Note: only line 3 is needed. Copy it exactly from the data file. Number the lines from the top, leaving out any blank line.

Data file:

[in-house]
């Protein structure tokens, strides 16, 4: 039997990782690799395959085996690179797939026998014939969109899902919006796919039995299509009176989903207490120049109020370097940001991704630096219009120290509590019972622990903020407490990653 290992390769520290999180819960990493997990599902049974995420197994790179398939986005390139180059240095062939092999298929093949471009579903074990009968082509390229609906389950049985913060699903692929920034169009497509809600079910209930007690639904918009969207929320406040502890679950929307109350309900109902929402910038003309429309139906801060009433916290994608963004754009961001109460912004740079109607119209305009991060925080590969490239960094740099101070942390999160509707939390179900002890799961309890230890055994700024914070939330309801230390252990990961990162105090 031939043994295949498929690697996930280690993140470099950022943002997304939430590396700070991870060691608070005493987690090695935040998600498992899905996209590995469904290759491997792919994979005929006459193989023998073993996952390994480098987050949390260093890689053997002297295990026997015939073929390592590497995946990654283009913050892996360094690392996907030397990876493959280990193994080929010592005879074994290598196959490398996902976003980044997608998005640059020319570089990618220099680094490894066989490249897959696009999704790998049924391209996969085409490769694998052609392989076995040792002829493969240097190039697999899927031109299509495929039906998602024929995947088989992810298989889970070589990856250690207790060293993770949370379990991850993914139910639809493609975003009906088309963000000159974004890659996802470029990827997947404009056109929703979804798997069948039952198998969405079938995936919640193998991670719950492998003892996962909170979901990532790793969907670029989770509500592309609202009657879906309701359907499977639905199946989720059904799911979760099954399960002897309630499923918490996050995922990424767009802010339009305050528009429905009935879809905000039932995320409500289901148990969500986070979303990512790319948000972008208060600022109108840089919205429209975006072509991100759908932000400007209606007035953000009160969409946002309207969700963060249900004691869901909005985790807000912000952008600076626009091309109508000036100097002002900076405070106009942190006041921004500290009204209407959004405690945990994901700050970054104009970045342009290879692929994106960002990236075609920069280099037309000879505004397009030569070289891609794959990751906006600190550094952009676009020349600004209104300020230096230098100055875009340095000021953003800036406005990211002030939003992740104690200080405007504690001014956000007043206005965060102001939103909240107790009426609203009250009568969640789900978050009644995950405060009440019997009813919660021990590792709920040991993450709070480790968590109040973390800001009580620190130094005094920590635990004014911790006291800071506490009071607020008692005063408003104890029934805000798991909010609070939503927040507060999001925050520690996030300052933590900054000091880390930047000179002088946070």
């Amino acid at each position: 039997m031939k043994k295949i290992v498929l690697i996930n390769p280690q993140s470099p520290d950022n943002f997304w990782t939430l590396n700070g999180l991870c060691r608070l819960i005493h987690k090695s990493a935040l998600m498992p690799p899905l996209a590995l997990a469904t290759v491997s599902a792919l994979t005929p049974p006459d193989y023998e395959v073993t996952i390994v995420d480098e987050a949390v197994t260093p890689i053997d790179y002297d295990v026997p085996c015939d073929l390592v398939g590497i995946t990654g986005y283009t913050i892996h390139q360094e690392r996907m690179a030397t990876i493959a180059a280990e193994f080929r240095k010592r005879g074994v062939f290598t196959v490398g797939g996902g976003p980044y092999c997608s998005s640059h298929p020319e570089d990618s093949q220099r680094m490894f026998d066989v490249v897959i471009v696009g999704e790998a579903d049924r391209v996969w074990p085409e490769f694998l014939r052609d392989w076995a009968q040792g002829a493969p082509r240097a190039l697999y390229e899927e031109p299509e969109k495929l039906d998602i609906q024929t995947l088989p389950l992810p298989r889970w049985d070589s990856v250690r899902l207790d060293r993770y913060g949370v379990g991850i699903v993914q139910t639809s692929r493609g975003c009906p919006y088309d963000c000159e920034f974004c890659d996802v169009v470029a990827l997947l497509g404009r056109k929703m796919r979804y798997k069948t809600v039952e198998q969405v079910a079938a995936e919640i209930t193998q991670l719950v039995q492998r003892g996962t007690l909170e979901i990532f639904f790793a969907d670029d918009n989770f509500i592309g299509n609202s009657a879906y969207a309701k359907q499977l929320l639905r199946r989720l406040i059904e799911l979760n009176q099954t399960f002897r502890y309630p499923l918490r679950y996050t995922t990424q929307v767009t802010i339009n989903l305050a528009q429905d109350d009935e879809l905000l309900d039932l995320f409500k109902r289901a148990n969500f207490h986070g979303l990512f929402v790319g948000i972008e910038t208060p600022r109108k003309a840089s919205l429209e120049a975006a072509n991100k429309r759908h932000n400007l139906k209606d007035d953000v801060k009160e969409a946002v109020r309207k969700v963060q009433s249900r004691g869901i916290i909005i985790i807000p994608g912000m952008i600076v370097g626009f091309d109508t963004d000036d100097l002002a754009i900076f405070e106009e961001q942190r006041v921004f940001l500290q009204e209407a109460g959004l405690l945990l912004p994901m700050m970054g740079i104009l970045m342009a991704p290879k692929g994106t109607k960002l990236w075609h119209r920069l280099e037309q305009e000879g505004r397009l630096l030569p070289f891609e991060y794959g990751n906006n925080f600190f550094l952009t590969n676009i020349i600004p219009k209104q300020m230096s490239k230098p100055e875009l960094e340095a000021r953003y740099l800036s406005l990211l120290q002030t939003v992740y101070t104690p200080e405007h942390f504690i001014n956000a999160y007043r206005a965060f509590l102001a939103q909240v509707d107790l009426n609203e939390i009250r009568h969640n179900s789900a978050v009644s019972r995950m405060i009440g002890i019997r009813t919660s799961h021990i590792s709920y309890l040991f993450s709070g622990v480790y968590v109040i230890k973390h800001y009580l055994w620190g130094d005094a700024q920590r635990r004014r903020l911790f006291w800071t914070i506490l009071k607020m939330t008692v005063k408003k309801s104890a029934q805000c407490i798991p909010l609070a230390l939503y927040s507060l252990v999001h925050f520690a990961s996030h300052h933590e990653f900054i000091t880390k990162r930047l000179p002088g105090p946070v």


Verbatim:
């Amino acid at each position: 039997m031939k043994k295949i290992v498929l690697i996930n390769p280690q993140s470099p520290d950022n943002f997304w990782t939430l590396n700070g999180l991870c060691r608070l819960i005493h987690k090695s990493a935040l998600m498992p690799p899905l996209a590995l997990a469904t290759v491997s599902a792919l994979t005929p049974p006459d193989y023998e395959v073993t996952i390994v995420d480098e987050a949390v197994t260093p890689i053997d790179y002297d295990v026997p085996c015939d073929l390592v398939g590497i995946t990654g986005y283009t913050i892996h390139q360094e690392r996907m690179a030397t990876i493959a180059a280990e193994f080929r240095k010592r005879g074994v062939f290598t196959v490398g797939g996902g976003p980044y092999c997608s998005s640059h298929p020319e570089d990618s093949q220099r680094m490894f026998d066989v490249v897959i471009v696009g999704e790998a579903d049924r391209v996969w074990p085409e490769f694998l014939r052609d392989w076995a009968q040792g002829a493969p082509r240097a190039l697999y390229e899927e031109p299509e969109k495929l039906d998602i609906q024929t995947l088989p389950l992810p298989r889970w049985d070589s990856v250690r899902l207790d060293r993770y913060g949370v379990g991850i699903v993914q139910t639809s692929r493609g975003c009906p919006y088309d963000c000159e920034f974004c890659d996802v169009v470029a990827l997947l497509g404009r056109k929703m796919r979804y798997k069948t809600v039952e198998q969405v079910a079938a995936e919640i209930t193998q991670l719950v039995q492998r003892g996962t007690l909170e979901i990532f639904f790793a969907d670029d918009n989770f509500i592309g299509n609202s009657a879906y969207a309701k359907q499977l929320l639905r199946r989720l406040i059904e799911l979760n009176q099954t399960f002897r502890y309630p499923l918490r679950y996050t995922t990424q929307v767009t802010i339009n989903l305050a528009q429905d109350d009935e879809l905000l309900d039932l995320f409500k109902r289901a148990n969500f207490h986070g979303l990512f929402v790319g948000i972008e910038t208060p600022r109108k003309a840089s919205l429209e120049a975006a072509n991100k429309r759908h932000n400007l139906k209606d007035d953000v801060k009160e969409a946002v109020r309207k969700v963060q009433s249900r004691g869901i916290i909005i985790i807000p994608g912000m952008i600076v370097g626009f091309d109508t963004d000036d100097l002002a754009i900076f405070e106009e961001q942190r006041v921004f940001l500290q009204e209407a109460g959004l405690l945990l912004p994901m700050m970054g740079i104009l970045m342009a991704p290879k692929g994106t109607k960002l990236w075609h119209r920069l280099e037309q305009e000879g505004r397009l630096l030569p070289f891609e991060y794959g990751n906006n925080f600190f550094l952009t590969n676009i020349i600004p219009k209104q300020m230096s490239k230098p100055e875009l960094e340095a000021r953003y740099l800036s406005l990211l120290q002030t939003v992740y101070t104690p200080e405007h942390f504690i001014n956000a999160y007043r206005a965060f509590l102001a939103q909240v509707d107790l009426n609203e939390i009250r009568h969640n179900s789900a978050v009644s019972r995950m405060i009440g002890i019997r009813t919660s799961h021990i590792s709920y309890l040991f993450s709070g622990v480790y968590v109040i230890k973390h800001y009580l055994w620190g130094d005094a700024q920590r635990r004014r903020l911790f006291w800071t914070i506490l009071k607020m939330t008692v005063k408003k309801s104890a029934q805000c407490i798991p909010l609070a230390l939503y927040s507060l252990v999001h925050f520690a990961s996030h300052h933590e990653f900054i000091t880390k990162r930047l000179p002088g105090p946070v």